Author Topic: Taking longer to carbonate  (Read 638 times)

Offline troy@uk

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Taking longer to carbonate
« on: September 13, 2010, 10:30:30 PM »
  I bottle condition all of my beers. It generally takes about 2 weeks to finish @ 68 - 72 degrees.  Lately (the last five batches) it has taken closer to a month.  I use beer smith software and use corn sugar or DME depending on the style.
  Obviously I need to look at what changed.  I wish I could remember where on the WWW I read about not clamping down the caps right away.  The idea was to place a crown cap on the bottle loosly and that the priming sugar and yeast would start working right away and create CO2 which would drive the lighter O2 out of the bottle before you crimp it down.  This sounded like a good way to reduce ozygynation, and I could work alone and take my time so more O2 gets out.  After all of the bottles are full, I start crimping, so we're only talking about 30-35 minutes.
  Does anyone think I could be loosing that much CO2 in such a short time?  I now have some O2 absorbing caps, so I will try going back to capping right away and see how that does.  (I'm still trying to interprite the proper sanitation method for these caps based on the thread on this subject.)
Now there are fields where Troy once stood....  OVID

Offline BrewArk

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Re: Taking longer to carbonate
« Reply #1 on: September 13, 2010, 10:43:48 PM »
The time you are taking to cap isn't the issue.  It is more likely fermentation temperature & how long you are in secondary that is affecting the yeast activity in the bottle.  The better you can control your fermentation temperature the more consistent you'll be between batches.  If you've increased the amount of time you are in secondary that could leave you with less yeast activity too.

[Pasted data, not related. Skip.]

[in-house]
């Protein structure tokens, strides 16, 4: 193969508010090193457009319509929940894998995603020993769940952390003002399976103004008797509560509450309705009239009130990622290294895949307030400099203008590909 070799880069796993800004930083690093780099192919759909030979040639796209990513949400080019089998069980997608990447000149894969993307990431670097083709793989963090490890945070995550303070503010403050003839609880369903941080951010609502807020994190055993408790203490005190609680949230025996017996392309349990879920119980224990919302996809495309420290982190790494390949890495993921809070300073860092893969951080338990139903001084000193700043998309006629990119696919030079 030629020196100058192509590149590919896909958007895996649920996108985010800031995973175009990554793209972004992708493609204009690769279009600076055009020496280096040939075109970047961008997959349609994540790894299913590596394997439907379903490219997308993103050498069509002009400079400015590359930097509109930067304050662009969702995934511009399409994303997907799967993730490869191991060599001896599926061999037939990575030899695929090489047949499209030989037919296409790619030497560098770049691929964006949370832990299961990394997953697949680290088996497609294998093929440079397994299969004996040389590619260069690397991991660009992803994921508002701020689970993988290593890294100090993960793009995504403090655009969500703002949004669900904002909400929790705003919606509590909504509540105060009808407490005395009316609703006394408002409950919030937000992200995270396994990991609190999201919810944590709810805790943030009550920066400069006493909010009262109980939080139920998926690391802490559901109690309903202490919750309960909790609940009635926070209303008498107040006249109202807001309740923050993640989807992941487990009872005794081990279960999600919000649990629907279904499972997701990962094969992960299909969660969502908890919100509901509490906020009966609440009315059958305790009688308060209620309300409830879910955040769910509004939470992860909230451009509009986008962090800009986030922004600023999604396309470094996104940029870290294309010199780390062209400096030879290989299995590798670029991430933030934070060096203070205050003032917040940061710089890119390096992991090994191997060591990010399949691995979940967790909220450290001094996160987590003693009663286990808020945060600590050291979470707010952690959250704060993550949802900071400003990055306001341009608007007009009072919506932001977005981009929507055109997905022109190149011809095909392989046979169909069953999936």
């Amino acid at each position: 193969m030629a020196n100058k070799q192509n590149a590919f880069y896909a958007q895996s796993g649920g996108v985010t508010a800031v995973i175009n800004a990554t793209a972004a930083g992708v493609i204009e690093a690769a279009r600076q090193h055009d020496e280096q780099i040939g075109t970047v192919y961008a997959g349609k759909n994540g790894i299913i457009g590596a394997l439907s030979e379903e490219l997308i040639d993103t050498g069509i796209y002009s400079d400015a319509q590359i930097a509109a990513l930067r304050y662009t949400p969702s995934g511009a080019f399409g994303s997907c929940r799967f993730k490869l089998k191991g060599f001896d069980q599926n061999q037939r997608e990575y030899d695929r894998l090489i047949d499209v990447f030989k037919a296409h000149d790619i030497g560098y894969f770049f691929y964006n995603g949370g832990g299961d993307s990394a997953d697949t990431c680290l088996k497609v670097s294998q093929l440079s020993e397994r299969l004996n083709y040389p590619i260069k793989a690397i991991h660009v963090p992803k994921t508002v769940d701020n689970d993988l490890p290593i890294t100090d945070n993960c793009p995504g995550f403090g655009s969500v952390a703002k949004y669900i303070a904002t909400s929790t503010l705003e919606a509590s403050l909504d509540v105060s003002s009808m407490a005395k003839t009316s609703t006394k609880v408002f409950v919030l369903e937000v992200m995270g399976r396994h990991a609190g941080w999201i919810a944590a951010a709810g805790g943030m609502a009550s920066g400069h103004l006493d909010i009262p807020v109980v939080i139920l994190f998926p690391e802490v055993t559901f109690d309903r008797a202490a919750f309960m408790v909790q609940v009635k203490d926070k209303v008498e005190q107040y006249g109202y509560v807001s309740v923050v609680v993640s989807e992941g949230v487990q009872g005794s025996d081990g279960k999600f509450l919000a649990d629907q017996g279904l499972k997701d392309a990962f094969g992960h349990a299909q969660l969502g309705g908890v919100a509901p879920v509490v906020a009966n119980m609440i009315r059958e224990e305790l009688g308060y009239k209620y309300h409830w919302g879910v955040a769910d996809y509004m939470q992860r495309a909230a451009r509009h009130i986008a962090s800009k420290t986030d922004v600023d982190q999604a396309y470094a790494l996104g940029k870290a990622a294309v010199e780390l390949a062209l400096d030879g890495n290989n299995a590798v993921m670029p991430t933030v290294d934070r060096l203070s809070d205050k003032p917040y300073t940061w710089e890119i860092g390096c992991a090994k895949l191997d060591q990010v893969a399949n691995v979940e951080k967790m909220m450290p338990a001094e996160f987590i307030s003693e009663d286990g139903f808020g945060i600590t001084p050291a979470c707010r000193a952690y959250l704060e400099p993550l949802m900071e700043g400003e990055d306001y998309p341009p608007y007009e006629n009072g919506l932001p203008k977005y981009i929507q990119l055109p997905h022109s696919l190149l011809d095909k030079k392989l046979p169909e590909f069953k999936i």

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Offline tschmidlin

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Re: Taking longer to carbonate
« Reply #2 on: September 14, 2010, 12:18:28 AM »
I agree, if it were the time it takes you to cap them you'd expect the last bottles filled to have higher carbonation than the first bottles filled, since capping goes much faster than filling.

I would look at something else in your procedure - longer time settling before bottling, different yeast strain the flocculates better, different racking cane that doesn't pull up as much from the bottom, etc.  You can intentionally pull some yeast off the bottom of the carboy when you rack to your bottling bucket or add some fresh yeast at bottling, and see if that helps.
Tom Schmidlin

Offline Malticulous

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Re: Taking longer to carbonate
« Reply #3 on: September 14, 2010, 07:23:09 AM »
Taking a month at those temps seems odd to me, but don't be afraid to bottle condition a little warmer. If I think my yeast is not healthy enough I sprinkle in a gram or so of dry yeast as it racks to the bottling bucket and mix it in well trying not to oxygenate it. At 75F it seldom takes more than a week to reach anticipated carbonation. Fresh dry yeast is always going to be more healthy than yeast from the trub. It doesn't take much yeast, but healthy yeast do make a big difference in the amount of time it takes.
« Last Edit: September 14, 2010, 06:50:12 PM by Malticulous »

Offline tschmidlin

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Re: Taking longer to carbonate
« Reply #4 on: September 14, 2010, 08:42:40 AM »
If I think my yeast is not healthy enough I sprinkle in a gram or so of dry yeast as it racks to the bottling bucket and mix it in well trying to to oxygenate it.
Maybe I'm misunderstanding your procedure, but do not oxygenate fermented beer or you're just asking for staling problems.  When you boil water to dissolve your priming sugar, before you add the sugar carefully scoop a little water into a separate sanitized container to cool off.  When it's cool, rehydrate your yeast in that.  Depending on the OG of your priming mixture, you might not want to add the rehydrated yeast directly to that, but shortly after you've started racking then adding both to the beer should be fine.
Tom Schmidlin

Offline Malticulous

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Re: Taking longer to carbonate
« Reply #5 on: September 14, 2010, 06:48:48 PM »
The first 'to' is a typo. It will read 'not' when I edit it.  :o

Thanks for pointing that out. I'll try to to do better.  :-\
« Last Edit: September 14, 2010, 06:53:06 PM by Malticulous »